The sole defeat on the resume of the two weight king came in only his second professional fight, at the hands of a former three time world champion and veteran of 55 fights – who also failed to make weight ahead of the contest, eventually coming in eleven pounds heavier than the Ukrainian on fight night. Unperturbed by this early set back, Hi-Tech would capture the WBO featherweight crown in his next contest before adding the same organisations super featherweight strap to his collection just four fights later.
Lomachenko’s boxing skills are truly something to behold. He has the ability to toy with world class fighters, pivoting round them whilst remaining in range before landing hard shots before they are able to reset their position. An elusive target with hand speed and power to boot and no apparent weakness, it’s easy to see why many regard to two time Olympian as the best in the world today.
The Case Against
Despite topping some pound for pound lists after only ten fights, many believe that the Ukrainian cannot be regarded as the best in the sport until he establishes his credentials further. A win over a fellow elite fighter or another step up in weight may be required for the Ukrainian to be universally recognised as boxing’s new pound for pound king.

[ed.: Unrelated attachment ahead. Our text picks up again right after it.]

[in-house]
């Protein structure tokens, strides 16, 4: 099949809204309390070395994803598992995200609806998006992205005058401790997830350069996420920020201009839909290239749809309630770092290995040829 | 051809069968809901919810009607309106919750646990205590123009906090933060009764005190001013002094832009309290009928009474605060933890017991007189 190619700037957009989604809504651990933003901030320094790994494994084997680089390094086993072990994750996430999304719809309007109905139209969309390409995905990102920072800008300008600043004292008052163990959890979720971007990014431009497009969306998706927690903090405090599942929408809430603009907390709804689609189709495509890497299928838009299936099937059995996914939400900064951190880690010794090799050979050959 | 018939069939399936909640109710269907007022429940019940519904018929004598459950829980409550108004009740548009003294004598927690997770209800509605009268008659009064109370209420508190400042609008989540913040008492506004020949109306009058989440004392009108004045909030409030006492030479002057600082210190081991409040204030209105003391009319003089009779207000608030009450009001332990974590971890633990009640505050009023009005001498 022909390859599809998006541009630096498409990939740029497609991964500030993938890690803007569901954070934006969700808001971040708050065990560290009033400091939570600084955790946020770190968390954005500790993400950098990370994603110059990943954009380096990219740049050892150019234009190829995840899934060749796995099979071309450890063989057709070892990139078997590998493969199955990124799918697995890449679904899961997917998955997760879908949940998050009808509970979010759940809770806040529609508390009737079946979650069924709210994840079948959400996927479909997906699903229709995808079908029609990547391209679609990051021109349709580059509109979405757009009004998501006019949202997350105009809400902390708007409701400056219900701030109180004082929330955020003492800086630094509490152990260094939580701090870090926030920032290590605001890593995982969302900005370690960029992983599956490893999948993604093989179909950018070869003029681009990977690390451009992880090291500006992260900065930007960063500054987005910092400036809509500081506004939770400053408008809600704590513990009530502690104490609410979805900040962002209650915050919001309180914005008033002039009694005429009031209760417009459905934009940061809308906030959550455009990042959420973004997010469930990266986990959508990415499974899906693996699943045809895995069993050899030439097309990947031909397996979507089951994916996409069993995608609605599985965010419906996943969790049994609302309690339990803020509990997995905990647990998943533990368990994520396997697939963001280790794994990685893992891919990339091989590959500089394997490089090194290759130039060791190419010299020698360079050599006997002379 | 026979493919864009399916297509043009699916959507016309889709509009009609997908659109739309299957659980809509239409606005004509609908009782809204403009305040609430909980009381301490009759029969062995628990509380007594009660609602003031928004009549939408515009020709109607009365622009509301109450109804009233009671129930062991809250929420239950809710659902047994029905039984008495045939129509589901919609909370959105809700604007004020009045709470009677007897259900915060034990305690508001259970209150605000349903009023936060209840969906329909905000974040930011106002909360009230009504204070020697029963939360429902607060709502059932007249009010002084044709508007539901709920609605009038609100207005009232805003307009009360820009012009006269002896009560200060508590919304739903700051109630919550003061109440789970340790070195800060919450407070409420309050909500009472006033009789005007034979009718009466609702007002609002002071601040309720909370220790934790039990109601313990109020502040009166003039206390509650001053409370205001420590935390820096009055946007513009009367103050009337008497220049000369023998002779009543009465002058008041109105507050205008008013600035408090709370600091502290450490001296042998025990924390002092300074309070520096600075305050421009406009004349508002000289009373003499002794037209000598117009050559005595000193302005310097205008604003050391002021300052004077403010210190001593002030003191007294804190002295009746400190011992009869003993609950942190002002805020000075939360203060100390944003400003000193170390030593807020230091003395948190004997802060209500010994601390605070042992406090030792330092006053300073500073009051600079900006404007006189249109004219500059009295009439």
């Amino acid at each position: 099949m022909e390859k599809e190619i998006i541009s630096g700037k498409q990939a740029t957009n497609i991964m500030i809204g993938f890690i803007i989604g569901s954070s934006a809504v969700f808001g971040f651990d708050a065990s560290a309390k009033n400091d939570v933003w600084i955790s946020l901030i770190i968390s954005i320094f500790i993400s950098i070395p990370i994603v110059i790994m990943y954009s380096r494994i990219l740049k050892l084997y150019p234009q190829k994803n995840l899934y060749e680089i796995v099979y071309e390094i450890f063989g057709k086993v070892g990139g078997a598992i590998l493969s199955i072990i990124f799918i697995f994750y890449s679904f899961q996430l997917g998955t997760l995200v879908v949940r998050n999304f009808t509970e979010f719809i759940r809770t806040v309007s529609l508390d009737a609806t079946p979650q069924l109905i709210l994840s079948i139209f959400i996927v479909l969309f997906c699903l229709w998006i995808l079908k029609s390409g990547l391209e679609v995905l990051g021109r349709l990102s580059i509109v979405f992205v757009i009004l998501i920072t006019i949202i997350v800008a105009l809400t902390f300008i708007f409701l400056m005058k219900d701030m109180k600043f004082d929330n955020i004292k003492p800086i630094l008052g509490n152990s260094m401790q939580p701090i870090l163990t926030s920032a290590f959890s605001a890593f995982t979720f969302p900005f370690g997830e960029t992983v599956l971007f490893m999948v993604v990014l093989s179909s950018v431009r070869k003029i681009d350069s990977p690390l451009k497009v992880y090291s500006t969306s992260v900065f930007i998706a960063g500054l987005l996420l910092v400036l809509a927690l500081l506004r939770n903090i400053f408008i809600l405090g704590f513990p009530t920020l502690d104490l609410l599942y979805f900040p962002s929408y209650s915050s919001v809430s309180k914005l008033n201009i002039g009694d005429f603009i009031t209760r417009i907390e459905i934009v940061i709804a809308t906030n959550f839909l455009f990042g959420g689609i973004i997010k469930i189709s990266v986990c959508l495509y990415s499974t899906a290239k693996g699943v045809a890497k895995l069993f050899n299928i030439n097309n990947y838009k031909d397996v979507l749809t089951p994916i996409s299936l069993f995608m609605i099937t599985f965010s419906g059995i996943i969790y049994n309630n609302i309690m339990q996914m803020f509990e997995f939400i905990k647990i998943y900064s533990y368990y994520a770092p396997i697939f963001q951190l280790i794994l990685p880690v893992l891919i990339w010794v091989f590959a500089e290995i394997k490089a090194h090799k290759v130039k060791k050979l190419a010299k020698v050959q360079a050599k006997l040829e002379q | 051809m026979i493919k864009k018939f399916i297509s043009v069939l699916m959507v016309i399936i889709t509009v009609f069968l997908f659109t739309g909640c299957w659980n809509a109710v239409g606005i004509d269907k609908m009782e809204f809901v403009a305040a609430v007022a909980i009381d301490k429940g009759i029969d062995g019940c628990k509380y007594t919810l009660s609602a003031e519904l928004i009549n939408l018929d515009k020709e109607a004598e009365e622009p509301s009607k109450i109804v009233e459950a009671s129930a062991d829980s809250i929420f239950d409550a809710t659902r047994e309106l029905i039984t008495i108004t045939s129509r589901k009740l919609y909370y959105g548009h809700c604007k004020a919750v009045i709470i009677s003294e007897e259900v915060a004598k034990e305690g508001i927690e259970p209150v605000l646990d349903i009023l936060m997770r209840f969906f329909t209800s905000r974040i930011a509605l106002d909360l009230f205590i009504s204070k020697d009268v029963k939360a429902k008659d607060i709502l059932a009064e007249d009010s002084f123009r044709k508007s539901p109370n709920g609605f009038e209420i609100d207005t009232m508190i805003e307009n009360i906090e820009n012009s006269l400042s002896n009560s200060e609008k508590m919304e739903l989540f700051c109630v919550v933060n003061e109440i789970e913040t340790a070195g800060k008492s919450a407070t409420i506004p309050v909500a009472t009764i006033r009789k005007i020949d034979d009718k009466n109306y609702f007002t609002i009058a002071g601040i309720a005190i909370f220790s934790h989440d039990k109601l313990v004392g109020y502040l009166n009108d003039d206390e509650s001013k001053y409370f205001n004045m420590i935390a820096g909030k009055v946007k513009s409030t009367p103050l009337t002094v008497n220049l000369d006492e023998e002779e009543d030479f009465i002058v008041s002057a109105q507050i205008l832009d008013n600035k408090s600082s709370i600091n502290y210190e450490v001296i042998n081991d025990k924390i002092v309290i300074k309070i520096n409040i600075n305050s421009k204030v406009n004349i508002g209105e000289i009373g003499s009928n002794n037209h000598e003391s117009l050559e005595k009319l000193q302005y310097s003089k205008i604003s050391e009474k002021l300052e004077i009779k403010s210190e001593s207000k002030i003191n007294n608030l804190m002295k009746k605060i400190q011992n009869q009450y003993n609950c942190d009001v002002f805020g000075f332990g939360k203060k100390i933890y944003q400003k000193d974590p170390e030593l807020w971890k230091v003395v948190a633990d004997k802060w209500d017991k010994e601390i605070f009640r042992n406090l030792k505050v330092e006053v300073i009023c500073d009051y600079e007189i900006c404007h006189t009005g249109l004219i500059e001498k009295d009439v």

The WBC lightweight champ has dazzled in his last two outings, with a brutal knockout of Montenegro’s Dejan Zlaticanan and a comfortable decision over maverick talent Adrien Broner. A win against a big name in the next twelve to eighteen months will propel the three weight king boxing’s into top table.
Having recorded wins over Shawn Porter and Danny Garcia in his last two outings, the Florida native has established himself as the man to beat in the welterweight division. A victory over newly crowned IBF king Errol Spence would see Thurman move into pound for pound contention.
Having bounced back well from a 2013 decision loss to Floyd Mayweather, the Mexican sensation appears to be improving with each trip to the ring. Victory in next week’s showdown with middleweight kingpin Gennady Golovkin would place Canelo among the sports elite.
Like many things in boxing, the pound for pound rankings are subjective. I have tried hard not to let my personal opinions shape the arguments for and against each fighter featured in this piece. I hope therefore to have provided some informative food for thought, from which you can draw your own conclusions.
With so many great fights on the horizon, the pound for pound debate is likely to rage on as fiercely as ever, but let’s not fall out over who should be placed where on a mythical list. Instead let’s sit back and continue to enjoy watching the talents of each of these fighters, and be grateful for their contribution to the sport we love.